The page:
Technology pioneered by Vint Cerf, one of the creators of the Internet's basic communication protocols
Future space and interplanetary missions will see the increasing use of a decade-old technology pioneered by Vint Cerf for long-distance communication and data transfer. For the uninitiated, Vint Cerf happens to be one of the creators of the Internet's basic communication protocols.
The technology known as DTN, Disruption Tolerant Networking, is all set to be used for "long-distance communication" such as during interplanetary communication relay, where distances are measured in units comprising a few million miles. As the name suggests, DTN is planned to be a "disruption free" communication protocol, which will use the Internet as a medium. The reason for its adoption is its inherent design, which is optimized to carry data over exceptionally long distances without compromising on quality or detail. Data conveyed across long distances is usually prone to corruption, and in some cases there is significant loss of detail, especially in conditions similar to those existing in space, where data is prone to corruption due to solar storms and planetary interference.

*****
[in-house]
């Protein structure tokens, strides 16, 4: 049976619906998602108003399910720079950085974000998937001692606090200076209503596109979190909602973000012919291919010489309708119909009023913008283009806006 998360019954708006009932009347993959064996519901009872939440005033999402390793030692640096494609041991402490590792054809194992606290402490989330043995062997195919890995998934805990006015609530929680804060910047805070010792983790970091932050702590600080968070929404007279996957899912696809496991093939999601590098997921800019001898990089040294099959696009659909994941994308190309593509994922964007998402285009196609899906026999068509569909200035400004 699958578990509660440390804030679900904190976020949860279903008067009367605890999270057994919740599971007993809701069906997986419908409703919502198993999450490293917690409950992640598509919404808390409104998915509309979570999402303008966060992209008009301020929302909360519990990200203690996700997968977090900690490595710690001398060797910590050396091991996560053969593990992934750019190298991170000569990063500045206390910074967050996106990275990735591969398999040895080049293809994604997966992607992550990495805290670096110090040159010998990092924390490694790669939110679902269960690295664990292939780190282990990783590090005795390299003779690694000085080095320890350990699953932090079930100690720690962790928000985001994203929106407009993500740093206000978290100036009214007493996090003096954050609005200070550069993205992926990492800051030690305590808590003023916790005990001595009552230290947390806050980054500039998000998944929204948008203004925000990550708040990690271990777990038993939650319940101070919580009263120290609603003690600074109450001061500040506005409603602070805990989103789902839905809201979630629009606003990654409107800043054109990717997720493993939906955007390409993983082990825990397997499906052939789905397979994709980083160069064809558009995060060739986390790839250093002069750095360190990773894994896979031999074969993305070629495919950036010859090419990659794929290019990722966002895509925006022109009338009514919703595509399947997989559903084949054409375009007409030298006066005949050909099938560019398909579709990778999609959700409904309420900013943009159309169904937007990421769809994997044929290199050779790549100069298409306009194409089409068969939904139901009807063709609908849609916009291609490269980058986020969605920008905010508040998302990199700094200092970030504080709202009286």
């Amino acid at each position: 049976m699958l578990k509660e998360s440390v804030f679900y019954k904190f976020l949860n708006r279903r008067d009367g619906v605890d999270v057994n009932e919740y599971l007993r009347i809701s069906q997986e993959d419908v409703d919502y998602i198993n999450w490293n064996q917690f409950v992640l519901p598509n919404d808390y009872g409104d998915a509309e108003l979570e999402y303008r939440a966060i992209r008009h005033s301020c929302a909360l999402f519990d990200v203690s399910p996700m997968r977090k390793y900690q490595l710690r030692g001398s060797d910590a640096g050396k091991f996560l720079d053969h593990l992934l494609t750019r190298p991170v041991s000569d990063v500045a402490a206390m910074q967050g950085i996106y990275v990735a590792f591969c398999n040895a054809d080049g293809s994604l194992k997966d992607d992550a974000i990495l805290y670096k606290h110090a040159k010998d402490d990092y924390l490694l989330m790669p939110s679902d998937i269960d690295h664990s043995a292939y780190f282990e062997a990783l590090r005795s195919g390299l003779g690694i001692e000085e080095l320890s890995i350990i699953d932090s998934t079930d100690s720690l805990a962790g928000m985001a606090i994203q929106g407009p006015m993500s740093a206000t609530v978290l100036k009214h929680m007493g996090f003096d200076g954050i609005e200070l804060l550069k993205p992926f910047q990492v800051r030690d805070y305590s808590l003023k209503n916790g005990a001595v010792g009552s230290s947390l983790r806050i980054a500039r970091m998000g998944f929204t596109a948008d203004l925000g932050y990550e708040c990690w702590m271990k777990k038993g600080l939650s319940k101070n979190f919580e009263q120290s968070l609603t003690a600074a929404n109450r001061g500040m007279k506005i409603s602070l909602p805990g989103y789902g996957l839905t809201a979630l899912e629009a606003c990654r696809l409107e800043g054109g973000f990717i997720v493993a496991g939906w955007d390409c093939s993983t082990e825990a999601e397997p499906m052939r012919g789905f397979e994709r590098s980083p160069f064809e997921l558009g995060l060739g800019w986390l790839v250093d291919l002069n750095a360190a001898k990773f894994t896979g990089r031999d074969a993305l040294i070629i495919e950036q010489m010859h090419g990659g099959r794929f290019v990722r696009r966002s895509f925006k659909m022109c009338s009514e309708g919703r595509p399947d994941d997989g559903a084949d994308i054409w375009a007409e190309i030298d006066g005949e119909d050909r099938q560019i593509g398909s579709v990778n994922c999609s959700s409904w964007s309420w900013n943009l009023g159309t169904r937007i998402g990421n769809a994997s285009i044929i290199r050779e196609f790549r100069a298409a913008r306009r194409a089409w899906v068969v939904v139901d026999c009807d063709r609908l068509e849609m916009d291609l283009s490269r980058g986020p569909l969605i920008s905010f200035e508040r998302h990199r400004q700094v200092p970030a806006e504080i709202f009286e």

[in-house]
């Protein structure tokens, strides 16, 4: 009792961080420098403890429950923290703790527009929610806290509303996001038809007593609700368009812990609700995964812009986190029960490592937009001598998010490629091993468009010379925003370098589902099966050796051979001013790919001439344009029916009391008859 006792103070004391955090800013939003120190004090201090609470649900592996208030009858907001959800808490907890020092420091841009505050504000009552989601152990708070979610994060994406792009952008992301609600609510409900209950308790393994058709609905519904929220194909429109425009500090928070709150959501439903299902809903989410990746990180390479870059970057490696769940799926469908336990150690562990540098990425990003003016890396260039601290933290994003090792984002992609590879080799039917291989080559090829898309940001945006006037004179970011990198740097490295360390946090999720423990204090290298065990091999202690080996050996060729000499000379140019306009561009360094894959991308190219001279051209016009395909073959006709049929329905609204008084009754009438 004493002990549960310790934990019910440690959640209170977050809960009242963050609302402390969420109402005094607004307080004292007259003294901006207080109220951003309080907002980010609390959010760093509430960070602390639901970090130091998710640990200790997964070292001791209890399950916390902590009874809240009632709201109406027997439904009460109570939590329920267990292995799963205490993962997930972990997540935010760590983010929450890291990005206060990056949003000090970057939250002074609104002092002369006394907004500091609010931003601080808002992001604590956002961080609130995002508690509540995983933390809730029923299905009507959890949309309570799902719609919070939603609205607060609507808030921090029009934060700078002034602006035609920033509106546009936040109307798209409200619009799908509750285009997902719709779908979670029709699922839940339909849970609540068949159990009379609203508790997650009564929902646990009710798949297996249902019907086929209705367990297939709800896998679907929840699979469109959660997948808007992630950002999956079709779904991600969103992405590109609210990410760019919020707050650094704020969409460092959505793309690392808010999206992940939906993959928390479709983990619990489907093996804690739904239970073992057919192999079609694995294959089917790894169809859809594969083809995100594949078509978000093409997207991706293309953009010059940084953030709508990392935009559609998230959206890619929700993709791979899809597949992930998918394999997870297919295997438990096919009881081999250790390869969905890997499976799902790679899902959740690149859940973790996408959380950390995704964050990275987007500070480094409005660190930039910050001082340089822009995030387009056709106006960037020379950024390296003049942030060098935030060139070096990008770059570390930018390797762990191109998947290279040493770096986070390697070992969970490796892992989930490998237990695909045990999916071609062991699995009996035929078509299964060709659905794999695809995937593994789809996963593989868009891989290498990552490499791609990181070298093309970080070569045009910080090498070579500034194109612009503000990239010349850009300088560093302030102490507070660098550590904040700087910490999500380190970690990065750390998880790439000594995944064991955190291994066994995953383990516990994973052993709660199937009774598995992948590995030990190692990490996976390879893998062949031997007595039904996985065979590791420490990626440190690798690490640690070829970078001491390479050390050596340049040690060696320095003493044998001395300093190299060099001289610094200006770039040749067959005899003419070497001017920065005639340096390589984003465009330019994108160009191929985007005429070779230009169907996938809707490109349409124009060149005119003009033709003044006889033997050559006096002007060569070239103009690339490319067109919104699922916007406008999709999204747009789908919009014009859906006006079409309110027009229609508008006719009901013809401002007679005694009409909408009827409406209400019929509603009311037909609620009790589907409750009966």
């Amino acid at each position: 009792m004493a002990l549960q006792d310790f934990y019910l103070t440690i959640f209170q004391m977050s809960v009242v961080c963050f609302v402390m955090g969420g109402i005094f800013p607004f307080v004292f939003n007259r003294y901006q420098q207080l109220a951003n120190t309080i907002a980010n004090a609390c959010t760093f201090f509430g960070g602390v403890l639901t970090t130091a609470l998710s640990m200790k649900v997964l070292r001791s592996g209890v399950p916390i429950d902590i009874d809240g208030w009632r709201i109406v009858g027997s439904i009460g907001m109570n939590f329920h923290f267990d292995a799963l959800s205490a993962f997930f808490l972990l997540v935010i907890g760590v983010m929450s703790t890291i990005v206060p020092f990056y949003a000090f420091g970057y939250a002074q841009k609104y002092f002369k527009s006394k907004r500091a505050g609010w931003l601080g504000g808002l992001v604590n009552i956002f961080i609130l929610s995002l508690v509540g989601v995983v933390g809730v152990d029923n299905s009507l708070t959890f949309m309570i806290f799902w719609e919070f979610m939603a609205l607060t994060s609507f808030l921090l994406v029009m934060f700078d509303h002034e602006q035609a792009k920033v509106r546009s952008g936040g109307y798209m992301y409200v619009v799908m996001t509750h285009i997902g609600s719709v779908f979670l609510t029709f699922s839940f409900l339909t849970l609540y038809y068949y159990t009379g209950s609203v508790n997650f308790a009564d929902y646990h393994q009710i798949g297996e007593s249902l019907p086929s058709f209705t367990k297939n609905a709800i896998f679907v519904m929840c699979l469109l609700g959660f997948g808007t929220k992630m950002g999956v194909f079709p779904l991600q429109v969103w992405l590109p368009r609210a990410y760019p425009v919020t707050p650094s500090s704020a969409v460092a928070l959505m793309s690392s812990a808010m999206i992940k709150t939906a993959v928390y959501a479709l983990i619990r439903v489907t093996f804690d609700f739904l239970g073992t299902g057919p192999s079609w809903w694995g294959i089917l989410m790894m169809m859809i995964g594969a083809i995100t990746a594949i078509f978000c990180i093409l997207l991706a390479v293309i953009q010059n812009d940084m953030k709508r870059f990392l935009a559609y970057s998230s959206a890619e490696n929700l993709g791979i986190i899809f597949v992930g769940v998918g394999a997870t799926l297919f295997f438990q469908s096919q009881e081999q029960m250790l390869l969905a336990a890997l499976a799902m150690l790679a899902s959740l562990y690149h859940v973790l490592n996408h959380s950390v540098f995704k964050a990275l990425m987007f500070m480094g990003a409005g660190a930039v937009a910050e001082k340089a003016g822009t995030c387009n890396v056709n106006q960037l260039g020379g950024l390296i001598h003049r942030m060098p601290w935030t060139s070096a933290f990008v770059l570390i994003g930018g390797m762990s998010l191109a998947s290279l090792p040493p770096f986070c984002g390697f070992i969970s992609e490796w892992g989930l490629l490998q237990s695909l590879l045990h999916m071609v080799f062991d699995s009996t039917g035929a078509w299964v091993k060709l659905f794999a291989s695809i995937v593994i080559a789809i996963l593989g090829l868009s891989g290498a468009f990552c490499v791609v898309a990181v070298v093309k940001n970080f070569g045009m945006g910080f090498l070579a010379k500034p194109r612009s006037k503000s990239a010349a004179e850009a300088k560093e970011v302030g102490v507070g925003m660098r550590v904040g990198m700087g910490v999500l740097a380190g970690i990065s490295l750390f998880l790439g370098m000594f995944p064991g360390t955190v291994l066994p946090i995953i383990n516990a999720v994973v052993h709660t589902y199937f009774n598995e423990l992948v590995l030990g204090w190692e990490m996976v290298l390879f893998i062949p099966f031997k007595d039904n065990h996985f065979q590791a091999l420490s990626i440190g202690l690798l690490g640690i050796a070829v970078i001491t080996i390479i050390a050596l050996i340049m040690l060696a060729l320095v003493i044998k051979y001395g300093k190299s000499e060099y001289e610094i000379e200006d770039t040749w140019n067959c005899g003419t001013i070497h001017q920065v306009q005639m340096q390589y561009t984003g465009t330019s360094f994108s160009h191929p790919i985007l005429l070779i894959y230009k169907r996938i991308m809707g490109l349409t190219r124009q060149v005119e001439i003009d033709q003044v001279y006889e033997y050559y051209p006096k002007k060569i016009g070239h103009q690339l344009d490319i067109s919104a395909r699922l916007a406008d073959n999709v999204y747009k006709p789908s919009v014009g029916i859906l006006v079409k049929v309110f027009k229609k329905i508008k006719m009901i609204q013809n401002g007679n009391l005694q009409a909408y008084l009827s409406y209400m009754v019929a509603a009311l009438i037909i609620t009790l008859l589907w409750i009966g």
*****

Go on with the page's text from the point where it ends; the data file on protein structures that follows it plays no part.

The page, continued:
DTN, however, uses a "store and forward" method, which uses specialized "nodes" to store data, from where it is forwarded to the next node. The best feature of this method is that the data is safe at a node until the node can establish safe contact with the next node. While transfer rates of data may slow down during this type of transfer, it keeps data safe.
NASA has been testing DTN extensively over a period of one month using the Epoxi spacecraft as a data relay device. NASA successfully managed to send and receive data from the spacecraft, currently located almost 20 million miles away from the earth.
Leigh Torgerson, DTN manager at JPL, in a statement said, "In space today, an operations team must manually schedule each link and generate all the commands to specify which data to send, when to send it, and where to send it. With standardised DTN, this can all be done automatically."
Let's hope space tourists and travelers in future will have an option to check mails while onboard spaceships taking them to their preferred planets. The mere thought puts a smile on the faces of Internet freaks!